Of all the world’s perfectionists, the tattoo artist is my favourite. No room for mistakes. Their work is a permanent burning effigy of the hours it took them to provide – a commitment on their customer’s part, of trust.

Despite this, my heart palpitates when I pass any tattoo parlour. I have little confidence in the art, and absolutely no desire to conform to the teenage phenomenon of ‘getting inked’. It just seems an odd prerogative to me, to pay the one that hurts you. To lie back in a clammy leather ex-dentist chair and bare my hip or ankle to an ink-wielding tattoo heavyweight – No thank you. Personally, I find I struggle to trust anyone who has a bolt through their nose, luminous green hair and – god forbid – a pierced nipple. The last thing I need is for this person to loom over me, burn and brand me with a pretty Chinese symbol (that I will evidently forget the meaning of) and then charge me for it.

I also fail to trust a parlour with ‘Al’s Den’ scrawled across the front window in some sort of marker pen. On one occasion I passed said sort of parlour, with a large neon sign outside that read:

                                                       ‘TO THE POINT TATOO’ .

Now, I understand that the lingo of ‘kids nowadays’ is an eclectic one, but to allow anyone who omits one ‘T’ from the word tattoo to write anything permanent on me is beyond conception. It’s just not going to happen.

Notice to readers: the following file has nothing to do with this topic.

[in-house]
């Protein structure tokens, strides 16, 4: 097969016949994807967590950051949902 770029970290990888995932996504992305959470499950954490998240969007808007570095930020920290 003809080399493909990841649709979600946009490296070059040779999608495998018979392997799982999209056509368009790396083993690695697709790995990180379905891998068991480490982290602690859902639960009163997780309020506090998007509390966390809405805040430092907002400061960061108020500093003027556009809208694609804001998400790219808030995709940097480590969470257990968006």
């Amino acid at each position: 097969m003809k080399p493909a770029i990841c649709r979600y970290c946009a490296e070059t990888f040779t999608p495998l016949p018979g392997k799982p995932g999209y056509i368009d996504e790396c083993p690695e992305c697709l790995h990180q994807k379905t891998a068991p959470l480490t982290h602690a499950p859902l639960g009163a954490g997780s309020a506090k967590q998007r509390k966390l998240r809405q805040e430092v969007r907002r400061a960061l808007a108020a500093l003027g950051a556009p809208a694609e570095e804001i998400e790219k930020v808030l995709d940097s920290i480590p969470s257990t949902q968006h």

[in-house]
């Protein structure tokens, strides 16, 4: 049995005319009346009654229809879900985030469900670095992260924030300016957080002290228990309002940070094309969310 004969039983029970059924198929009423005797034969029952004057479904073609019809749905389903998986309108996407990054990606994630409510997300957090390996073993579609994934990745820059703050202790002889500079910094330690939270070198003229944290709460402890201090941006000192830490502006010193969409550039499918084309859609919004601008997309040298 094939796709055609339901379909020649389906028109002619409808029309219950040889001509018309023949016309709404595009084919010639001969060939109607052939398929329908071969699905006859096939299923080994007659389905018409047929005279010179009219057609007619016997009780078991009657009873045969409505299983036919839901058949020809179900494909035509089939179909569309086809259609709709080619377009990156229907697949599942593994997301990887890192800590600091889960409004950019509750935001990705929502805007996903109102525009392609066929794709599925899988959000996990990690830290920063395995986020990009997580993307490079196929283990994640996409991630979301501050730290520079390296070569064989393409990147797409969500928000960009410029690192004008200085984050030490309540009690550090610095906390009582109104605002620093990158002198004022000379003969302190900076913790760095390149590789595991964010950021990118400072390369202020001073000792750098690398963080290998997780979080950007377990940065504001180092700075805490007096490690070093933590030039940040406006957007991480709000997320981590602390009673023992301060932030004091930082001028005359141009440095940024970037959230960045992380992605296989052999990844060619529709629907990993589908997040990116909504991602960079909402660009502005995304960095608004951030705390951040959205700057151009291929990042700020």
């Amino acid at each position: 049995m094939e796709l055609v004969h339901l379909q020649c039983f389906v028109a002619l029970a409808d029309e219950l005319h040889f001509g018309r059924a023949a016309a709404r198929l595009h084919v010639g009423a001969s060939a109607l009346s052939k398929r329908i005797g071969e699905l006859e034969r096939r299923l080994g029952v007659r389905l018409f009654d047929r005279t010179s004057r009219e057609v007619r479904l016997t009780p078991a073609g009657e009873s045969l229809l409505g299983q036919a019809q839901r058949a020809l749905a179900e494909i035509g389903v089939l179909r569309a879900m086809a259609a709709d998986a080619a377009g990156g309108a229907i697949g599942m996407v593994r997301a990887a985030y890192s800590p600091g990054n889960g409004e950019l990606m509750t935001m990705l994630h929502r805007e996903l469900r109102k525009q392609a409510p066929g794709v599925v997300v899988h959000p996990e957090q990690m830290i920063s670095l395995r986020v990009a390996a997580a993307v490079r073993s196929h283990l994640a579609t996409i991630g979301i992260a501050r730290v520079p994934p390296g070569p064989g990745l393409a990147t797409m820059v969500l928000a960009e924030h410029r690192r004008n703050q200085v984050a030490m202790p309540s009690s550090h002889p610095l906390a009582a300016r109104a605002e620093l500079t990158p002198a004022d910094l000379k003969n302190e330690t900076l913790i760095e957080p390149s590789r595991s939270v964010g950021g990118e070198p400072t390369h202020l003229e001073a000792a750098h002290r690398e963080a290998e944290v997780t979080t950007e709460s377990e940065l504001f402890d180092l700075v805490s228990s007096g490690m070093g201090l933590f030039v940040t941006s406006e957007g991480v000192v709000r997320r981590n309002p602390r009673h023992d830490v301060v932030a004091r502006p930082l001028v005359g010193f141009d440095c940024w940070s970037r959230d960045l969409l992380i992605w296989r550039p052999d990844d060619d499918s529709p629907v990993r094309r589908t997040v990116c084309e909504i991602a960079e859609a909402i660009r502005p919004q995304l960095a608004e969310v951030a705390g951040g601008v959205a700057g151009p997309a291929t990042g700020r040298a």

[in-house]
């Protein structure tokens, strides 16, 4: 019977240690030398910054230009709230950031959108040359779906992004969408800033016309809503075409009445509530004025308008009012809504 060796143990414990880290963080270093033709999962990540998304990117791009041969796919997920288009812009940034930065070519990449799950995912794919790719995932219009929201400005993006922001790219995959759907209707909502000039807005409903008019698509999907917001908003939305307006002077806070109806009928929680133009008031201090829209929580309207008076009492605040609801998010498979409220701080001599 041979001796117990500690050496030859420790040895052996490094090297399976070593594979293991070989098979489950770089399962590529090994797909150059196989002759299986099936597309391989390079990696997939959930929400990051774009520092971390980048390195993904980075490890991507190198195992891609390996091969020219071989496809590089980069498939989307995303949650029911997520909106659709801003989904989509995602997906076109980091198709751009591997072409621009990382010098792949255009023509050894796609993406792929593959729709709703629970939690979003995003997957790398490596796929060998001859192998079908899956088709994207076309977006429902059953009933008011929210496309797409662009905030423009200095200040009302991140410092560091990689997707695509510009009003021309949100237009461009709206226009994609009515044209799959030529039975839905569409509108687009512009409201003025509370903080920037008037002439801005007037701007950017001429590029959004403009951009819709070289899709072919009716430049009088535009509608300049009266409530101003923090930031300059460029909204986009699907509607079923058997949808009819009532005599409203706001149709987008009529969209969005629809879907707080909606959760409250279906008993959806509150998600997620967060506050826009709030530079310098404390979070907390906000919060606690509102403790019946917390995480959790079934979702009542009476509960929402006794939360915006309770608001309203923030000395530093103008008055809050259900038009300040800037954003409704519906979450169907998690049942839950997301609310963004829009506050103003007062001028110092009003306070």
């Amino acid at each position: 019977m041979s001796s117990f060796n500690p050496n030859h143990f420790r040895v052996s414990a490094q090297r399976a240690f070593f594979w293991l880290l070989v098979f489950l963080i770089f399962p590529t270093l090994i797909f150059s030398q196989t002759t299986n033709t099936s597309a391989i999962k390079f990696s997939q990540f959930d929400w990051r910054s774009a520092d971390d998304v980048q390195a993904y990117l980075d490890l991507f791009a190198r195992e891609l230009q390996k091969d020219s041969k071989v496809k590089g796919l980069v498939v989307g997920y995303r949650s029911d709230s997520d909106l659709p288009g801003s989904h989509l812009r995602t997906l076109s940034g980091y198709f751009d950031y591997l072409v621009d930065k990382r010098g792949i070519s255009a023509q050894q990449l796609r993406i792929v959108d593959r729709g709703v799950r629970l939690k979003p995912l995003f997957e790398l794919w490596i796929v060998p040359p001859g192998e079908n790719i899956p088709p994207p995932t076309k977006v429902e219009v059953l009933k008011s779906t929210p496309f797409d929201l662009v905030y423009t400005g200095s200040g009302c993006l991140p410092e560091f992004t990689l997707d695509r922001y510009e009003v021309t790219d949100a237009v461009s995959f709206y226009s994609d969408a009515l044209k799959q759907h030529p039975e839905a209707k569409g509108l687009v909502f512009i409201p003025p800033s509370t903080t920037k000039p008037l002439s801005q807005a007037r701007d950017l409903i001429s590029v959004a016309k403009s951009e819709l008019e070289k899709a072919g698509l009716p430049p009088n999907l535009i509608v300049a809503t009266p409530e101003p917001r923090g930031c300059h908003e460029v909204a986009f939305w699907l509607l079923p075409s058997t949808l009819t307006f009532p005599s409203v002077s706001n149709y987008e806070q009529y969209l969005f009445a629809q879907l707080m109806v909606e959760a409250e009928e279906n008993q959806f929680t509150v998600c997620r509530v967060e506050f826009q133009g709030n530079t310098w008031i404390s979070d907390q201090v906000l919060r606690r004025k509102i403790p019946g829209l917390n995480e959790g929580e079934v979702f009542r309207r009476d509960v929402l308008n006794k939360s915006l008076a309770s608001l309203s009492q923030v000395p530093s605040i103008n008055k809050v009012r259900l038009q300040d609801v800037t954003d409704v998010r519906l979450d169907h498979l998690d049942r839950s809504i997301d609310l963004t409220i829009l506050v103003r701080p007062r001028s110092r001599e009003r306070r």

I do, however, enjoy the somewhat contradictory image that the employees of such a parlour have. Despite all having peculiarly short or long names like ‘Al’ or ‘Rosetta-Claudette’, and working in a place called ‘Crusty Demons’, these people are not as rebellious as they seem. Let me suggest this; if they are so rebellious, would they not scrawl some disgustingly rude word along the bare backs of the young girls that come in, instead of the dainty tribal design they asked for? Would they not have Halloween sleepovers in the parlour, and tattoo some discriminative phrase on the boss’s forehead? At their Christmas party, would they not photocopy the part of their body with the most tattoos, and throw the evidence around the office? I can not see this happening.

Regardless of the above claims, I still admire the artists themselves. Needless to say that those examples I have given should not be taken as stereotypical of such professionals. As I say, the vast majority are the greatest example of all perfectionists – but one day I may just write a cheque, so that the owners of ‘TO THE POINT TATOO’ can fix their sign.